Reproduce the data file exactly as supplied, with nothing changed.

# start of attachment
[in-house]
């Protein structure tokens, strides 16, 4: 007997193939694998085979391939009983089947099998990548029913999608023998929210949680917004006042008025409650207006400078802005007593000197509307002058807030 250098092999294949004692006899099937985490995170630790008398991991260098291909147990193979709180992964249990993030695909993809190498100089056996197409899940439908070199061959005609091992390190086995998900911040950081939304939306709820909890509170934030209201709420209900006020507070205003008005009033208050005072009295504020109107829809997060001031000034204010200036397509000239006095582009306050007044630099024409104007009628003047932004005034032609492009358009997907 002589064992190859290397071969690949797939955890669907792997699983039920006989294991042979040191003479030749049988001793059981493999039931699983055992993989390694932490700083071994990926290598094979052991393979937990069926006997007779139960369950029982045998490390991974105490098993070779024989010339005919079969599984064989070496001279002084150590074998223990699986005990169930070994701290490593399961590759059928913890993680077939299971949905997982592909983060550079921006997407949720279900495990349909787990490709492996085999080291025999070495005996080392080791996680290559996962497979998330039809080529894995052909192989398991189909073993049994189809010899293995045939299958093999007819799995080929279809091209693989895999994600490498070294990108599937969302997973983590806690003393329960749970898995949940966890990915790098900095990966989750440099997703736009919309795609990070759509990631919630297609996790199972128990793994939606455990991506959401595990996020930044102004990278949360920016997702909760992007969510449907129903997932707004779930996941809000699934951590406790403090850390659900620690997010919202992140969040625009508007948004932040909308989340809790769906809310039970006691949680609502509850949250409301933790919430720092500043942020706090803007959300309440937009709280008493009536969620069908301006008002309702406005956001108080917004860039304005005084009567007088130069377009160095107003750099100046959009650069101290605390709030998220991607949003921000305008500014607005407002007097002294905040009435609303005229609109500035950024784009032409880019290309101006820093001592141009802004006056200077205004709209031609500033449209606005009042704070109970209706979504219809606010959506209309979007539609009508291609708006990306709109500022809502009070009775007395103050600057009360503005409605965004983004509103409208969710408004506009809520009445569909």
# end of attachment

[in-house]
């Protein structure tokens, strides 16, 4: 007997193939694998085979391939009983089947099998990548029913999608023998929210949680917004006042008025409650207006400078802005007593000197509307002058807030 250098092999294949004692006899099937985490995170630790008398991991260098291909147990193979709180992964249990993030695909993809190498100089056996197409899940439908070199061959005609091992390190086995998900911040950081939304939306709820909890509170934030209201709420209900006020507070205003008005009033208050005072009295504020109107829809997060001031000034204010200036397509000239006095582009306050007044630099024409104007009628003047932004005034032609492009358009997907 002589064992190859290397071969690949797939955890669907792997699983039920006989294991042979040191003479030749049988001793059981493999039931699983055992993989390694932490700083071994990926290598094979052991393979937990069926006997007779139960369950029982045998490390991974105490098993070779024989010339005919079969599984064989070496001279002084150590074998223990699986005990169930070994701290490593399961590759059928913890993680077939299971949905997982592909983060550079921006997407949720279900495990349909787990490709492996085999080291025999070495005996080392080791996680290559996962497979998330039809080529894995052909192989398991189909073993049994189809010899293995045939299958093999007819799995080929279809091209693989895999994600490498070294990108599937969302997973983590806690003393329960749970898995949940966890990915790098900095990966989750440099997703736009919309795609990070759509990631919630297609996790199972128990793994939606455990991506959401595990996020930044102004990278949360920016997702909760992007969510449907129903997932707004779930996941809000699934951590406790403090850390659900620690997010919202992140969040625009508007948004932040909308989340809790769906809310039970006691949680609502509850949250409301933790919430720092500043942020706090803007959300309440937009709280008493009536969620069908301006008002309702406005956001108080917004860039304005005084009567007088130069377009160095107003750099100046959009650069101290605390709030998220991607949003921000305008500014607005407002007097002294905040009435609303005229609109500035950024784009032409880019290309101006820093001592141009802004006056200077205004709209031609500033449209606005009042704070109970209706979504219809606010959506209309979007539609009508291609708006990306709109500022809502009070009775007395103050600057009360503005409605965004983004509103409208969710408004506009809520009445569909």